by Robert Waltz
Not for the faint of art.
|How about a trip out on a limb, today?
The Hard Science of Reincarnation
All over the world, scholars studying reincarnation are making findings even skeptics have difficulty explaining.
Let me preface this by saying: I don't believe in this stuff.
Nevertheless, just like with out-of-body experiences, hauntings, UFOs, cryptids, and other phenomena considered "fringe," something is going on. Some of it is hoax, some false perception, and a lot of attention-seeking behavior is involved; but even discounting those things, there's something there that, if it doesn't tell us anything about the world outside, can shed some light on how the mind works.
The trap is falling into the belief in these things wholeheartedly, finding "evidence" that supports said belief, and discounting that which does not. That's the worst kind of bias, and it's the sort of thing that divorces people from reality. For instance, the phenomenon of sleep paralysis is fairly well documented and partially understood. But it often tracks neatly with descriptions of alien abduction. Having experienced sleep paralysis myself, I can absolutely understand how some people can be convinced they were teleported up to the mothership and experimented upon.
It's also been established that certain frequencies of sound waves, too low to be perceived by our ears, can induce fear and hallucination. Hence, ghost stories.
While I'm absolutely on the side of science when it comes to these things, part of science is admitting that we don't know everything. Another part is trying to fix that. It's an ongoing process, hopefully one that never ends.
But the history of science is littered with the dashed hopes of people who wanted a thing to be true, a thing that turned out to not be the case. And I think "reincarnation" is going to end up being one of those things.
You'll notice I'm not quoting much from the article today. It's an interesting article, if a bit credulous, though it includes some of the skepticism involved. But one of the things it focuses on is my own former university's research into these phenomena, in a department I've known about since I started going there lo these many years ago. This was right around the time Ghostbusters came out, and afterwards, it was probably embarrassing for a major state university to have a Parapsychology Department, so I suspect that's why they ended up changing the name.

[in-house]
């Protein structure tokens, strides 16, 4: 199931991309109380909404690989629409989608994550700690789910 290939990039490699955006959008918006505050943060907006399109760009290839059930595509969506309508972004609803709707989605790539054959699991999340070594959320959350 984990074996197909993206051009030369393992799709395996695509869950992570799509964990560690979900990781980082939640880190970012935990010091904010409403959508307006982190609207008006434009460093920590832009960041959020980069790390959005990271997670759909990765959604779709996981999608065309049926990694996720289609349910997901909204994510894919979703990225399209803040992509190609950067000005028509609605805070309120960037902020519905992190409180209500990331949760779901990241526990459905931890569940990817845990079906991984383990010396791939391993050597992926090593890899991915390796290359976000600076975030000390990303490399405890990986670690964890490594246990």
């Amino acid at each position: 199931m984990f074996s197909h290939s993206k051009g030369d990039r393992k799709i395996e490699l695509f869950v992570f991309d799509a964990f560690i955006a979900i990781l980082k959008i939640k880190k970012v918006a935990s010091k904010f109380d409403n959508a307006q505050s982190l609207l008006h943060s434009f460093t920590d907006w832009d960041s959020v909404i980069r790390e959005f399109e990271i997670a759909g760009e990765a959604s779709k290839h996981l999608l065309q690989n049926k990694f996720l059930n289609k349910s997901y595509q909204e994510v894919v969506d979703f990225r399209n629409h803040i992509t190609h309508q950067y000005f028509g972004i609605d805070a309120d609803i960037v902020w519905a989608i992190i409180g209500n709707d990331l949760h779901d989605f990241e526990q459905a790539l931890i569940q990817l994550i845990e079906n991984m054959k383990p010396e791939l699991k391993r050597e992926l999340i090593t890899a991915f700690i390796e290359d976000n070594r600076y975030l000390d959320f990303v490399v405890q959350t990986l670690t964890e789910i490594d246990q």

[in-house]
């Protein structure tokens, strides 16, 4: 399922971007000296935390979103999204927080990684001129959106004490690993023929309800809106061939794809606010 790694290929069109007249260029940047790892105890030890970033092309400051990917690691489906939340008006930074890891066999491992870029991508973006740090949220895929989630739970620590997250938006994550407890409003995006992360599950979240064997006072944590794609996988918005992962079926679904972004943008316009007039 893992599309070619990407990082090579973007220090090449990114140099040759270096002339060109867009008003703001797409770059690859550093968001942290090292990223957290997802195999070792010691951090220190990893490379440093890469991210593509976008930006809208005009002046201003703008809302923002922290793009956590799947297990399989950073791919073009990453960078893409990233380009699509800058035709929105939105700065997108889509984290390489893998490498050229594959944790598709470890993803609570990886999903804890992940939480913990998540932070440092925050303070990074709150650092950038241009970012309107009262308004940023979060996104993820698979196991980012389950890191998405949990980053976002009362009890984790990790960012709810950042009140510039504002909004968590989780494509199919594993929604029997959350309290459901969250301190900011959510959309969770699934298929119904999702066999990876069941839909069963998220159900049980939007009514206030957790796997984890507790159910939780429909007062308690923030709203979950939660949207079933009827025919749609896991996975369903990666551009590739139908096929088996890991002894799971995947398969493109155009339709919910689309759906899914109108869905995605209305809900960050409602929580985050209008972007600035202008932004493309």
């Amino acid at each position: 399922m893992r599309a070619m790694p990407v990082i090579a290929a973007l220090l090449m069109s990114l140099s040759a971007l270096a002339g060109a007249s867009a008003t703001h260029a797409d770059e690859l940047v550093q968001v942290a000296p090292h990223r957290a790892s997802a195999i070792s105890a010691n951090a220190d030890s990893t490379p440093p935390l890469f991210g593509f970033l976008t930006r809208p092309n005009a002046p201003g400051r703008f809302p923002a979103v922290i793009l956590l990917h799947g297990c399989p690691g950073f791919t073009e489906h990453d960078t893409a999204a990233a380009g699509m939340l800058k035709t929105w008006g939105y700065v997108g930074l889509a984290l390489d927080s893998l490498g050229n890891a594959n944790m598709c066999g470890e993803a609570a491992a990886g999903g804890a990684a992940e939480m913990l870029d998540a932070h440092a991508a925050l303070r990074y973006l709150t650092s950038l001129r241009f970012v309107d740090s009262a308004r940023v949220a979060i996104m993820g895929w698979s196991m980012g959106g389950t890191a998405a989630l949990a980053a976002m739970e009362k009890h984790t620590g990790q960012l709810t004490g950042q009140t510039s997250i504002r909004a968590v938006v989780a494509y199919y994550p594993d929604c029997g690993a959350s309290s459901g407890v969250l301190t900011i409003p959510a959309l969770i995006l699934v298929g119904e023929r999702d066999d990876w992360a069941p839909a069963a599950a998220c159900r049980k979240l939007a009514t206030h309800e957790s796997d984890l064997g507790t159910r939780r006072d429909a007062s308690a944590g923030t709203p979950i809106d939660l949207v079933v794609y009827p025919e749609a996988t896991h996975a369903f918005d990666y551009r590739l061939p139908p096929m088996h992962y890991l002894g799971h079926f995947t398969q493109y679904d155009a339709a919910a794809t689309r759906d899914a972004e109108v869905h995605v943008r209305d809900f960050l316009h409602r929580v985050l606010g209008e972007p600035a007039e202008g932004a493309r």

It's this quote from a skeptic, from the linked article, that I find most appealing:
“There could only be two possibilities. One is that there is something genuinely paranormal happening, and if that is true, that would be amazing,” he told me. “Or, alternatively—which is more the line that I do favor—it tells us something very interesting about human psychology. So either way, it's worth taking seriously.”
While I object to the characterization of "only two possibilities," I certainly can't think of others right now.
As for reincarnation itself, we know this: on a purely physical level, of course we're recycled. Whatever they do with your body after you kick it, those atoms don't just poof from existence; they get incorporated into the environment, perhaps even into other living things. You've almost certainly eaten carbon atoms that were once in the body of an ancestor of yours; you've definitely breathed air that has spent some time in other living beings. (People who fart in elevators cannot be trusted. Just saying.)
That's so obvious as to be trivial, which is why we don't think about it much.
What reincarnation purports to be, though, is a kind of continuation of consciousness, or at least of the memories that are incorporated into consciousness. And we don't understand consciousness, or even the way memories are formed and stored, so there's no way to say with certainty "this is utter bullshit." And yet, it's probably utter bullshit, or at least something else is going on that we don't fully understand.
Given consciousness's utter inability to conceive of its own nonexistence, the belief persists. So I'm all for the research. Just let's not be too trusting of our own conclusions about it.